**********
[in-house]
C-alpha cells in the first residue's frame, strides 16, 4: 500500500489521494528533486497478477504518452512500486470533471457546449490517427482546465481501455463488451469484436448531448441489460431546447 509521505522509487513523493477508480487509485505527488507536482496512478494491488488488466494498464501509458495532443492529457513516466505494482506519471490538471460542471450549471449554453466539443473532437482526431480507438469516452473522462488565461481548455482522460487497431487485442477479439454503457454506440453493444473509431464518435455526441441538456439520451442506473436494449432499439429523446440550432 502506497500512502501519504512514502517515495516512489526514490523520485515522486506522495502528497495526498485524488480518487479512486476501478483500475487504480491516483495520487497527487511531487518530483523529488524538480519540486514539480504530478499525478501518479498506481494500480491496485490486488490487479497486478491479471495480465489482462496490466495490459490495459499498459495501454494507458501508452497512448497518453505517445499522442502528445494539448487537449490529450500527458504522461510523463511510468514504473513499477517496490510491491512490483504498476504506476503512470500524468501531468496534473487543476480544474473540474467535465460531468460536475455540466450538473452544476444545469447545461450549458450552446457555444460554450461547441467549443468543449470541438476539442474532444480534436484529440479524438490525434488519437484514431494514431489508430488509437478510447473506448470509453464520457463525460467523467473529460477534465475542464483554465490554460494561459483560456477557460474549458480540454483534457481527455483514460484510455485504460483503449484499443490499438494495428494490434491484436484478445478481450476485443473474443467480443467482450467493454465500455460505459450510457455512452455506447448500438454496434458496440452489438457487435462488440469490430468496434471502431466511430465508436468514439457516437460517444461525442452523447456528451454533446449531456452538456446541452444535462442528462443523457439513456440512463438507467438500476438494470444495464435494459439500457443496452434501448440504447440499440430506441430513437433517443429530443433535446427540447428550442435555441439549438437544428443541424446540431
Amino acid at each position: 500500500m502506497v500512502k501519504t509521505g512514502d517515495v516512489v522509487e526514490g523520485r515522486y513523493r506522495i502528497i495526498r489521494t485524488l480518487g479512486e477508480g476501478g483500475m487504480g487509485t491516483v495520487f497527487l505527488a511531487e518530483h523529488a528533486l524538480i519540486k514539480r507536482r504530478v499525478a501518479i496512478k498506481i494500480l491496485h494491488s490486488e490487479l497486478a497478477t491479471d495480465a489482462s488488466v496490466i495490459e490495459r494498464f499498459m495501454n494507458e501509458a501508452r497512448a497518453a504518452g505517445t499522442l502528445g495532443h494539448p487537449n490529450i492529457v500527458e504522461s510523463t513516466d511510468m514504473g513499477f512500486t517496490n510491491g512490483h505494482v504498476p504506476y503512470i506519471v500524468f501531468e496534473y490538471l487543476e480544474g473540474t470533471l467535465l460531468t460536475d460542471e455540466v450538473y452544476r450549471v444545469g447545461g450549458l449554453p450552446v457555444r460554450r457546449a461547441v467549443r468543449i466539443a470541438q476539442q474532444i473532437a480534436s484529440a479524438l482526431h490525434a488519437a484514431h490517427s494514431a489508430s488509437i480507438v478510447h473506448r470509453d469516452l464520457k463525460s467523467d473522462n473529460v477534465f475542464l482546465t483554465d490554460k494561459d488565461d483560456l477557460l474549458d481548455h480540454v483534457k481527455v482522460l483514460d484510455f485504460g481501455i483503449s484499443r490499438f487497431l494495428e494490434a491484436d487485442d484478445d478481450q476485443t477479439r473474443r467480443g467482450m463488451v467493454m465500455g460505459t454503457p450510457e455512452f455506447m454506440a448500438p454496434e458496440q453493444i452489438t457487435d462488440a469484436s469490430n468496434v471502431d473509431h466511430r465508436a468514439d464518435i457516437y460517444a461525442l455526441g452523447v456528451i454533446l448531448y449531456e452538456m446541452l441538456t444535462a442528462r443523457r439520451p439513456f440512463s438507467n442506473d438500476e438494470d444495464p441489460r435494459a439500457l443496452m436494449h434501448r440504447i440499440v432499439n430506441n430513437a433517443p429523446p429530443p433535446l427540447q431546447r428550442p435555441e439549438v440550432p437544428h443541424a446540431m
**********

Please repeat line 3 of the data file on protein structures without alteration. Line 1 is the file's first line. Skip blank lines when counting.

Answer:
Amino acid at each position: 500500500m502506497v500512502k501519504t509521505g512514502d517515495v516512489v522509487e526514490g523520485r515522486y513523493r506522495i502528497i495526498r489521494t485524488l480518487g479512486e477508480g476501478g483500475m487504480g487509485t491516483v495520487f497527487l505527488a511531487e518530483h523529488a528533486l524538480i519540486k514539480r507536482r504530478v499525478a501518479i496512478k498506481i494500480l491496485h494491488s490486488e490487479l497486478a497478477t491479471d495480465a489482462s488488466v496490466i495490459e490495459r494498464f499498459m495501454n494507458e501509458a501508452r497512448a497518453a504518452g505517445t499522442l502528445g495532443h494539448p487537449n490529450i492529457v500527458e504522461s510523463t513516466d511510468m514504473g513499477f512500486t517496490n510491491g512490483h505494482v504498476p504506476y503512470i506519471v500524468f501531468e496534473y490538471l487543476e480544474g473540474t470533471l467535465l460531468t460536475d460542471e455540466v450538473y452544476r450549471v444545469g447545461g450549458l449554453p450552446v457555444r460554450r457546449a461547441v467549443r468543449i466539443a470541438q476539442q474532444i473532437a480534436s484529440a479524438l482526431h490525434a488519437a484514431h490517427s494514431a489508430s488509437i480507438v478510447h473506448r470509453d469516452l464520457k463525460s467523467d473522462n473529460v477534465f475542464l482546465t483554465d490554460k494561459d488565461d483560456l477557460l474549458d481548455h480540454v483534457k481527455v482522460l483514460d484510455f485504460g481501455i483503449s484499443r490499438f487497431l494495428e494490434a491484436d487485442d484478445d478481450q476485443t477479439r473474443r467480443g467482450m463488451v467493454m465500455g460505459t454503457p450510457e455512452f455506447m454506440a448500438p454496434e458496440q453493444i452489438t457487435d462488440a469484436s469490430n468496434v471502431d473509431h466511430r465508436a468514439d464518435i457516437y460517444a461525442l455526441g452523447v456528451i454533446l448531448y449531456e452538456m446541452l441538456t444535462a442528462r443523457r439520451p439513456f440512463s438507467n442506473d438500476e438494470d444495464p441489460r435494459a439500457l443496452m436494449h434501448r440504447i440499440v432499439n430506441n430513437a433517443p429523446p429530443p433535446l427540447q431546447r428550442p435555441e439549438v440550432p437544428h443541424a446540431m